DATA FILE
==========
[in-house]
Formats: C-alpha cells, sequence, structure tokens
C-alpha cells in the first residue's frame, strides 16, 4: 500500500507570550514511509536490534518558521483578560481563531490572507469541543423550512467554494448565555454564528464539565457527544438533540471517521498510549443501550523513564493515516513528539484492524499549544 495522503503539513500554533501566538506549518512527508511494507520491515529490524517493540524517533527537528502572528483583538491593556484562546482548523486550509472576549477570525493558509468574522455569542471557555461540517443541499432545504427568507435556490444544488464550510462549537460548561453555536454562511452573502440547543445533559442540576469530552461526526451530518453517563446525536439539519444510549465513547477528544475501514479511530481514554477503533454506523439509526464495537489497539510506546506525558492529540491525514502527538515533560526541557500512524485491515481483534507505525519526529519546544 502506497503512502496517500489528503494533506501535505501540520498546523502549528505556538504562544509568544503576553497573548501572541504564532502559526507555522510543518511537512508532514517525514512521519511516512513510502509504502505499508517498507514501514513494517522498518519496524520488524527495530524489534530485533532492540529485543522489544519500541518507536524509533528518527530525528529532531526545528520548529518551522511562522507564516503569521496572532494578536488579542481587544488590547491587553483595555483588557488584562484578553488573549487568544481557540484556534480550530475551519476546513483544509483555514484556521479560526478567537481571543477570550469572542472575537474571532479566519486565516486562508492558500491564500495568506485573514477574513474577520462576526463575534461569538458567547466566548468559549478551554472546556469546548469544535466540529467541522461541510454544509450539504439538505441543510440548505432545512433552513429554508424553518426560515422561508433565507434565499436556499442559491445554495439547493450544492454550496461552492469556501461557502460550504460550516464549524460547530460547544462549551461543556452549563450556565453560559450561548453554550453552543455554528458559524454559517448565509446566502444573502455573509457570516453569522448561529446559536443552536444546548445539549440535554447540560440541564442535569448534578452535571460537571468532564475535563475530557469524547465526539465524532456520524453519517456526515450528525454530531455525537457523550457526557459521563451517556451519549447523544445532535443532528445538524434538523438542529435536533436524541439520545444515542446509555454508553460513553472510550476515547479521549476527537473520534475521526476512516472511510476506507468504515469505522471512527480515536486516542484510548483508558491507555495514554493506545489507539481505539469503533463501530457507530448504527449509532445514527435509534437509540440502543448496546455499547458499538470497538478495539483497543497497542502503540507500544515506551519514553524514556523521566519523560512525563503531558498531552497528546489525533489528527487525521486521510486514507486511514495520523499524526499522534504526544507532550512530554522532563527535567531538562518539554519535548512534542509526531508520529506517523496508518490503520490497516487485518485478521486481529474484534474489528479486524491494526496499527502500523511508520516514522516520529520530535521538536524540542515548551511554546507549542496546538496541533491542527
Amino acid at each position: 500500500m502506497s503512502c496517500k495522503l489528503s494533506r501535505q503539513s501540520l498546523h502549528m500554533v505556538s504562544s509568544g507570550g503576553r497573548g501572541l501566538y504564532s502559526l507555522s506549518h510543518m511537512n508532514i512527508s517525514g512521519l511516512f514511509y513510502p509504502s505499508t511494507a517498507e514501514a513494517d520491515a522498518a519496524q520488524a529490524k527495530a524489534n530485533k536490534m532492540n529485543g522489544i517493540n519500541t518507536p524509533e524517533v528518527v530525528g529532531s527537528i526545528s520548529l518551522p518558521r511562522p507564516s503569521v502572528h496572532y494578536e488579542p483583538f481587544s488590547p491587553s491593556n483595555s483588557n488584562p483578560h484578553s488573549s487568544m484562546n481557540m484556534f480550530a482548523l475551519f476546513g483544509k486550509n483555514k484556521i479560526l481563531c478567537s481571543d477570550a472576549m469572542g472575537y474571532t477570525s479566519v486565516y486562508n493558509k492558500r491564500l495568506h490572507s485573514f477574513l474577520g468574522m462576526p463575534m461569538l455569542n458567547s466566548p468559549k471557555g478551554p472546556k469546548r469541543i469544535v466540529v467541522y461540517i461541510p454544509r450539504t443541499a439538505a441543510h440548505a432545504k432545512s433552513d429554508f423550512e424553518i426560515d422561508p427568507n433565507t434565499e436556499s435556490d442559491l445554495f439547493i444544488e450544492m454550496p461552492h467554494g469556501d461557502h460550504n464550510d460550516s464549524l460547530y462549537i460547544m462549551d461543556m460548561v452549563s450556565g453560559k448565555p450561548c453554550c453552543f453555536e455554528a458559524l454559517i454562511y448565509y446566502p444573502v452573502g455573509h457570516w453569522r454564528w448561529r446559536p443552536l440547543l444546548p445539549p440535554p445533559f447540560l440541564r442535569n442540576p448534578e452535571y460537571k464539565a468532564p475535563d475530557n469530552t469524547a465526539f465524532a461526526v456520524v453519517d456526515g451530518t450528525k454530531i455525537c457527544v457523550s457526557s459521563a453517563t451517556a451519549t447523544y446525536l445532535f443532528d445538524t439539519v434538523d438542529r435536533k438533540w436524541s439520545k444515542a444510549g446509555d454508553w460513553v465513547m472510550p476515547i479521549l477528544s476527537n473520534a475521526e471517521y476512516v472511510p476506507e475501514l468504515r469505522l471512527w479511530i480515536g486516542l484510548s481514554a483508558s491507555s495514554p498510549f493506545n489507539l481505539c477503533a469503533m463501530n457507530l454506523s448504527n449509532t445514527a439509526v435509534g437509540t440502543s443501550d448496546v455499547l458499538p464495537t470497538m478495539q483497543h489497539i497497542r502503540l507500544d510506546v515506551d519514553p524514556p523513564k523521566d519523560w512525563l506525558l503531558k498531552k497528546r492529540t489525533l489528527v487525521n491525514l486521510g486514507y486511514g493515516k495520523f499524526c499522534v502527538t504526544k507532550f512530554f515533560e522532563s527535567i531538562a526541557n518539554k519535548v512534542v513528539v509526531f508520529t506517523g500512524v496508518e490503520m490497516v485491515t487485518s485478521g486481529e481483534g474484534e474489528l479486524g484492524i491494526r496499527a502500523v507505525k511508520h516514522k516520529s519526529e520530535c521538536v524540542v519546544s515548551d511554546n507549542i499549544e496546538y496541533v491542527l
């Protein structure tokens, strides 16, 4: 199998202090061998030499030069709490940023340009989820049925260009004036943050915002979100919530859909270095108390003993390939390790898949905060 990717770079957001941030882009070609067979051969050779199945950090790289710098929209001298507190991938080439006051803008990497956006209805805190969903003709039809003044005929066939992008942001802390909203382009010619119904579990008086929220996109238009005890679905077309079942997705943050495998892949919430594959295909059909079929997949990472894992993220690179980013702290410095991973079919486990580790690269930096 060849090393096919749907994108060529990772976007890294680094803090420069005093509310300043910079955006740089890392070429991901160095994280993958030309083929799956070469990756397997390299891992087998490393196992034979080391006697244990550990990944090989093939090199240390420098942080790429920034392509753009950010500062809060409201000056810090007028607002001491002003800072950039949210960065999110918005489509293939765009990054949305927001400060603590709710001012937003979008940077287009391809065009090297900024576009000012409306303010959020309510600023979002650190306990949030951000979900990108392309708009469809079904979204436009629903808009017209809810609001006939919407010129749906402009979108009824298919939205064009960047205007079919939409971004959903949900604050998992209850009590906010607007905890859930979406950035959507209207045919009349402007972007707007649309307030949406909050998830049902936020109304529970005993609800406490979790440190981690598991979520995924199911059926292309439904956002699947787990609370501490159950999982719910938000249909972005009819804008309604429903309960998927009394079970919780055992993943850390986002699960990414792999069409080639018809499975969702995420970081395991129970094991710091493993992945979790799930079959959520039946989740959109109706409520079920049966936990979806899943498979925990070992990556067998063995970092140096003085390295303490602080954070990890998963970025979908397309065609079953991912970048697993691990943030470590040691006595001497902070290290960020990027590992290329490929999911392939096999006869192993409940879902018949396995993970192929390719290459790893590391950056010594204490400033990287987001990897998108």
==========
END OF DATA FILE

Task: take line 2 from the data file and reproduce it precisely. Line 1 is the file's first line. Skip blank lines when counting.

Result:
Formats: C-alpha cells, sequence, structure tokens